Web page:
Eating: Add grated cheddar cheese to each soup bowl and ladle the hot chowder on top.

Dish history: Made this for our 2014 October workation - a nice, hot soup on a cold, rainy day.

Sunday, October 5, 2014

Final CSA basket

Baby chicks have arrived!
We have reached the end of our CSA season - thanks to you all for being a part of it!

Expect the following in this final basket:
Potatoes, sweet potatoes, squash, peppers, eggplant, beets, radishes, kale, braising mix, arugula, lettuce, parsley, leeks

Monday, September 29, 2014

Week 19 CSA basket

Expect the following in this next-to-last basket:

Butternut squash, pie pumpkins, potatoes, sweet potatoes, parsnips, leeks, greens (a variety of them), parsley, scallions, peppers, eggplant.

These baby pam pumpkins we're giving you (courtesy of PJD's growing) are meant to be eaten! Their flesh is sweet and smooth. Nothing beats a pumpkin pie or some pumpkin tacos.

Tuesday, September 23, 2014

Week 18 CSA basket

This is the last of the corn - and likely last of the tomatoes, too. But we still have a lot of squash for you and plenty of greens.

Speaking of greens, our turkeys seemed to take a liking to them. When I went out this morning to harvest our perfect-looking bok choy, I found them in there helping themselves to some for breakfast. Sadly, that means that those flawless leaves now have a few nibbles in them. Still delicious, though.

Still on greens... we've lopped off the tops of our Brussels sprouts plants. This encourages the sprouts to grow rather than the plant to grow taller. So we're giving out B. sprouts tops this week (Friday members got them last week). We eat them like cabbage or make them in the style of kale chips.

Expect the following this week:
Tomatoes, corn, peppers, leeks, potatoes, arugula, bok choy, chard or kale, scallions, parsley, cilantro, spaghetti squash, delicata squash, butternut squash.

Tuesday, September 16, 2014

Week 17 CSA basket

All that squash and corn you've been receiving has come from the fields of Boscobel, farmed by one of your fellow neighbors and CSA members. Many thanks! And this week we've harvested the remaining winter squash there: spaghetti squash, butternut squash and pie pumpkins. There's a break in sweet corn this week, but more to come next week. And all those fall greens we planted in August should start being ready then, too.

Expect the following this week:
Tomatoes, cherry tomatoes, peppers, spaghetti squash, lettuce, arugula, braising mix, parsley, cilantro, basil.

Tuesday, September 9, 2014

Recipe w/ spaghetti squash

Roasted spaghetti squash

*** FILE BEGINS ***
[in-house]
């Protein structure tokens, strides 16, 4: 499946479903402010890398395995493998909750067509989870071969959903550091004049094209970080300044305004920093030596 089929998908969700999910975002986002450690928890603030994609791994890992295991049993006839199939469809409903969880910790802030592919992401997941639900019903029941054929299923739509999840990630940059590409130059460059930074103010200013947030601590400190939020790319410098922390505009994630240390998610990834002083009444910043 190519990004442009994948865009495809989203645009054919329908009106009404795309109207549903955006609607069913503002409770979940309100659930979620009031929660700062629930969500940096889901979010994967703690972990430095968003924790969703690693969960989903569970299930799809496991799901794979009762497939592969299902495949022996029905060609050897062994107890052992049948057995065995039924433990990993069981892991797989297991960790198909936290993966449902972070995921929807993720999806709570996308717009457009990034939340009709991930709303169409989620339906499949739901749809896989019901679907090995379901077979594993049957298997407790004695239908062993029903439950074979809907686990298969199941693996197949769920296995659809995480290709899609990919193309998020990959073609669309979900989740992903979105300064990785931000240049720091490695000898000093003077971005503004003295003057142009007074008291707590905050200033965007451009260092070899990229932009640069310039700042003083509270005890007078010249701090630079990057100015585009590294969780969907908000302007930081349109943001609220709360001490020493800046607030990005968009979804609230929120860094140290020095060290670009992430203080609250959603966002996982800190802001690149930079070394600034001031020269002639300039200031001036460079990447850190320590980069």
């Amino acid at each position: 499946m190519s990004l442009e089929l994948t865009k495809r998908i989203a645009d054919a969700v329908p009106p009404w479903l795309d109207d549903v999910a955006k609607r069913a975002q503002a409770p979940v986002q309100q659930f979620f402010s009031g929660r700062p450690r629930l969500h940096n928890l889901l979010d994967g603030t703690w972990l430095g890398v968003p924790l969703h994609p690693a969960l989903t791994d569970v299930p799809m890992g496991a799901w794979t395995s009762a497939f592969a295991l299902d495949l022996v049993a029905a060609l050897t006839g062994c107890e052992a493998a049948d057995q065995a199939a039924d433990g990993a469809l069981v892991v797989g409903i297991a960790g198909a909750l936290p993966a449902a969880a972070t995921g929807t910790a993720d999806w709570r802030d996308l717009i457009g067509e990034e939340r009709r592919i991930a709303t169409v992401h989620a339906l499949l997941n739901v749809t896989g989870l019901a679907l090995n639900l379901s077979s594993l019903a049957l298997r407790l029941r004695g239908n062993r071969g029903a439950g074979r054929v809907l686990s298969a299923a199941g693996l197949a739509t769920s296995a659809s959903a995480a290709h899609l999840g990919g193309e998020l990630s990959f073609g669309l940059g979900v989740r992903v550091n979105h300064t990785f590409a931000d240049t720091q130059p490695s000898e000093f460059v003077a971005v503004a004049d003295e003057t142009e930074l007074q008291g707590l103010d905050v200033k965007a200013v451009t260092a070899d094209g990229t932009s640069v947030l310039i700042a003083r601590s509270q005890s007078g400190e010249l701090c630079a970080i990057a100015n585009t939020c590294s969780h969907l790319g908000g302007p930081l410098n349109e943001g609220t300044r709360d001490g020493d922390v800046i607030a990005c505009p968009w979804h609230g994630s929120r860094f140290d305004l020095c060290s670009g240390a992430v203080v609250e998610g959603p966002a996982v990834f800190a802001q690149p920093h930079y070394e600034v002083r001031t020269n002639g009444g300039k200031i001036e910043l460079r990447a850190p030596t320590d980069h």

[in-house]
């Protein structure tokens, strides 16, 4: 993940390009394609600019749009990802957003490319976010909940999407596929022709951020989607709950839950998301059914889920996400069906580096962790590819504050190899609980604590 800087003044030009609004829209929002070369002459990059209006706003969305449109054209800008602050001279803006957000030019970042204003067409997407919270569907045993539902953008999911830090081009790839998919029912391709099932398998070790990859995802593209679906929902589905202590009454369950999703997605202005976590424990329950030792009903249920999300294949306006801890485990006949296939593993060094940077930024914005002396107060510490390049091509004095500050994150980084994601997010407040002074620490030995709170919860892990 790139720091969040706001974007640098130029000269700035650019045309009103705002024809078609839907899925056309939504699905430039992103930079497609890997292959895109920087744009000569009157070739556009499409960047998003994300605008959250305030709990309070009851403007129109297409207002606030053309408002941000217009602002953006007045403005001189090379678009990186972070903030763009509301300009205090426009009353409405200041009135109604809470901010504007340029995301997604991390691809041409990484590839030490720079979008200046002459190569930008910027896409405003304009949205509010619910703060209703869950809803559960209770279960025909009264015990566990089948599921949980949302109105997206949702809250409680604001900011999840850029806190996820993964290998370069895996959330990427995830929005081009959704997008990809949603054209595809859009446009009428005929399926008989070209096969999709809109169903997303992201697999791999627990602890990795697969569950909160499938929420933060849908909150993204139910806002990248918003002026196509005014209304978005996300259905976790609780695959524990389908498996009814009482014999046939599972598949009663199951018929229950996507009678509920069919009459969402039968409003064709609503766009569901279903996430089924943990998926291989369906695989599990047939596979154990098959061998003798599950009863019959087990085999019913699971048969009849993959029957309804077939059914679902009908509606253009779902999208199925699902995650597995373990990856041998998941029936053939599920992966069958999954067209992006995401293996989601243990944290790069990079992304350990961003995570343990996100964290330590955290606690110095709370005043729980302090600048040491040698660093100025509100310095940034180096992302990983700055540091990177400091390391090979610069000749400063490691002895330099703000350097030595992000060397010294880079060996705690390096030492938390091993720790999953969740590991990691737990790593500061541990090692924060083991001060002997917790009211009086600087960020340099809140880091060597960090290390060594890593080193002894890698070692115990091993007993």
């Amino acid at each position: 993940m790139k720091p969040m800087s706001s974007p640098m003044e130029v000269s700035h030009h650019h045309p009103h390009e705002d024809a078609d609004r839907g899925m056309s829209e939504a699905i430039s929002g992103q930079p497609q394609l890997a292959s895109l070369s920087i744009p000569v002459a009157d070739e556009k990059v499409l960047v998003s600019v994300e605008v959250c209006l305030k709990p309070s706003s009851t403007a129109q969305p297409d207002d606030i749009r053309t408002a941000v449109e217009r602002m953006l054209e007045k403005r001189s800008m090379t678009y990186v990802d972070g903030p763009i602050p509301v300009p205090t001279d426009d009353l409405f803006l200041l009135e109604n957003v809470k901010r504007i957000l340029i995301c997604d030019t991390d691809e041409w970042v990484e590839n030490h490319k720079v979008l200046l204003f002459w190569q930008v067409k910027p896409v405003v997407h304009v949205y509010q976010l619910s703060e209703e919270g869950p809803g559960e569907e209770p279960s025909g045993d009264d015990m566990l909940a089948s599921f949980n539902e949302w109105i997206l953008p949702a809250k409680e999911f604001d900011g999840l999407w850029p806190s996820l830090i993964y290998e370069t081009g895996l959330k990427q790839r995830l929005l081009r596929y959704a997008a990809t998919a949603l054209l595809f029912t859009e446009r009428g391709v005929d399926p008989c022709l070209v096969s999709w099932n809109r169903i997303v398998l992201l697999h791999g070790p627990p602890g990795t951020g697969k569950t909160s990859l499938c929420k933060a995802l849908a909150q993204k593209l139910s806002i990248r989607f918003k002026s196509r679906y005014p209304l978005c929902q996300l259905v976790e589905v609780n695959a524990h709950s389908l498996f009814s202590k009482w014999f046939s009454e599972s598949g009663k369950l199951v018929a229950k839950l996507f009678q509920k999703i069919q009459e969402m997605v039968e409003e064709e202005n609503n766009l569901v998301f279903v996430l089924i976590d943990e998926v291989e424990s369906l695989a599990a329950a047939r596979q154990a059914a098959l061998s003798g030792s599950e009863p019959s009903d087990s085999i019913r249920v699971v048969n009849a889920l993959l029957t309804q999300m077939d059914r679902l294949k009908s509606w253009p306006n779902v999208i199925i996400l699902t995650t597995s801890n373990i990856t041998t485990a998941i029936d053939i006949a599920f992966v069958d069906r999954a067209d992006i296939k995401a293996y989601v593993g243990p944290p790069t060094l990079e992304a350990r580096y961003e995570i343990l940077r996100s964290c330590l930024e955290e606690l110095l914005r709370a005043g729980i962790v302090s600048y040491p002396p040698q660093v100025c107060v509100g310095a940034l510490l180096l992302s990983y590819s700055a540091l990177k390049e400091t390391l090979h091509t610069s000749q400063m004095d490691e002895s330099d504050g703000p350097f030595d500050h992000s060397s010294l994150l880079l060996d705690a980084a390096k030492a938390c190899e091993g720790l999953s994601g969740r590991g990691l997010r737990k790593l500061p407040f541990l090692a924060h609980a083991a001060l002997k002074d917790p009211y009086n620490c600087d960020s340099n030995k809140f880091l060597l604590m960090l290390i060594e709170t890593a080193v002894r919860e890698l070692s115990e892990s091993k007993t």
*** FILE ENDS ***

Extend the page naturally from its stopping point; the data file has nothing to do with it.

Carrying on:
Ingredients: Spaghetti squash, butter, garlic, cumin, coriander, cayenne, parsley or cilantro or chives

Preparing: Slice the spaghetti squash in half along the meridian. Scoop out seeds. Place a 1/4 inch of water in a roasting pan, add squash cut side down and roast squash at 375 for about 40 minutes. Once squash is out of the oven, melt butter in a pan and add 203 cloves minced garlic. Then add cumin, coriander and cayenne (in a 2:1:pinch ratio) and salt to taste. Turn off heat once garlic is lightly browned. When squash is cool enough to handle, hold over a the garlic-spice pan and use a fork to scrape out the spaghetti-like strands. Stir and saute more if you'd like a little brown to your squash. Stir in chopped parsley or cilantro or chives at end.

Eating: Delicious side dish.

Dish history: I remember seeing this recipe on, a great cooking blog.

Recipe w/ delicata squash

Delicata squash rings

Ingredients: delicata squash, salt, oil, spices of choosing (I'd go either sweet, e.g., cinnamon, nutmeg and a touch of brown sugar, or savory, e.g., cumin, coriander, cayenne)

Preparing: The skin on delicata squash is edible! So just slice your squash into 1/2 inch rounds, scoop out the seeds and admire those pretty fluted circles. Then salt the rounds and let sit for ~30 minutes. Rinse squash. Then re-sprinkle with salt. Heat oil in a heavy cast iron pan or otherwise and add squash rings. If you keep enough space around them, they'll brown and crisp nicely. If you crowd them you'll get more of a steaming effect. Both good, depends on your intention. Takes about 2-3 minutes per side. Remove from heat to a platter and sprinkle with your spices of choosing.

Eating: You could even top these rings with a relish or slaw. Or make use of the seeds that you removed: sprinkle them with salt and cumin, bake them for ~20 minutes and then put them on top of the rings.

Dish history: I think I've seen this in a Thanksgiving menu or two. Very versatile and easy since there's no peeling of the squash.

Monday, September 8, 2014

Week 16 CSA basket

Delicata squash
Fall crops are beginning to make their appearance - we harvested the delicata squash and the spaghetti squash this week - while the tomatoes are holding on strong.

Expect the following this week:
Tomatoes, cherry tomatoes, corn, potatoes, shallots, onions, peppers, eggplant, chard, parsley, arugula, lettuce, delicata squash and spaghetti squash

~ ~ ~
Here are two easy recipes for delicata squash and spaghetti squash. Enjoy!

Spaghetti squash

Tuesday, September 2, 2014

Week 15 CSA basket

Another happy pepper
Our ancho (poblano) peppers are our most successful pepper this year. They are very mildly spicy and stuffing them with a delicious rice mixture (maqluba, but any rice mixture would work, vegetarian or meat-based) and then baking them for about 30 minutes @ 400F. Then we serve them with a tatziki or labneh-style yogurt dish as a topping. Recipe here...

We'll be checking the field this morning to see if the next batch of corn is ready. Otherwise, expect the following in this week's basket:

Tomatoes, cherry tomatoes, eggplant, sweet peppers, hot peppers, edamame, leeks, kale, radicchio (tender green/red leaves, not the usual round red head), lettuce, parsley, basil, cilantro, dill

Recipe w/ peppers

Stuffed poblano peppers

Ingredients: poblano peppers (i.e., ancho pepper; could also use a sweet pepper), rice mixture (we used , but you could use any of your favorite rice dishes, leftovers are best)